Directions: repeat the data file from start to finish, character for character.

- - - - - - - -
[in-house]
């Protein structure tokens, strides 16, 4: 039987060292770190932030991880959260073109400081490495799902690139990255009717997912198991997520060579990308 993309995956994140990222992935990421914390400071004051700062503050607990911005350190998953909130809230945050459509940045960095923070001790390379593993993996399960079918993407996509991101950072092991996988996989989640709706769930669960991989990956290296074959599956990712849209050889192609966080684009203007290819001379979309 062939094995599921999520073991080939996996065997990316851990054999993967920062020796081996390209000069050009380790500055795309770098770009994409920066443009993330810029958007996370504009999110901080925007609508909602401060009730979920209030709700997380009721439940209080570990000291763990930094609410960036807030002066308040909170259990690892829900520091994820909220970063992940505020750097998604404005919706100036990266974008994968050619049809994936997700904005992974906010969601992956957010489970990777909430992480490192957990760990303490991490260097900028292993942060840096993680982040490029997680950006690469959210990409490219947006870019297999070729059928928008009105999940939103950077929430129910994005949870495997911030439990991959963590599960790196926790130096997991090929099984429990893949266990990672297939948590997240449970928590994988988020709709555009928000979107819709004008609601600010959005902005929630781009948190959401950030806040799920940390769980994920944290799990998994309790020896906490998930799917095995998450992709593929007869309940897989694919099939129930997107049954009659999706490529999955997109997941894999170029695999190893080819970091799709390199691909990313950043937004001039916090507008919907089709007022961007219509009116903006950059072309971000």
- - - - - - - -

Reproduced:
[in-house]
């Protein structure tokens, strides 16, 4: 039987060292770190932030991880959260073109400081490495799902690139990255009717997912198991997520060579990308 993309995956994140990222992935990421914390400071004051700062503050607990911005350190998953909130809230945050459509940045960095923070001790390379593993993996399960079918993407996509991101950072092991996988996989989640709706769930669960991989990956290296074959599956990712849209050889192609966080684009203007290819001379979309 062939094995599921999520073991080939996996065997990316851990054999993967920062020796081996390209000069050009380790500055795309770098770009994409920066443009993330810029958007996370504009999110901080925007609508909602401060009730979920209030709700997380009721439940209080570990000291763990930094609410960036807030002066308040909170259990690892829900520091994820909220970063992940505020750097998604404005919706100036990266974008994968050619049809994936997700904005992974906010969601992956957010489970990777909430992480490192957990760990303490991490260097900028292993942060840096993680982040490029997680950006690469959210990409490219947006870019297999070729059928928008009105999940939103950077929430129910994005949870495997911030439990991959963590599960790196926790130096997991090929099984429990893949266990990672297939948590997240449970928590994988988020709709555009928000979107819709004008609601600010959005902005929630781009948190959401950030806040799920940390769980994920944290799990998994309790020896906490998930799917095995998450992709593929007869309940897989694919099939129930997107049954009659999706490529999955997109997941894999170029695999190893080819970091799709390199691909990313950043937004001039916090507008919907089709007022961007219509009116903006950059072309971000």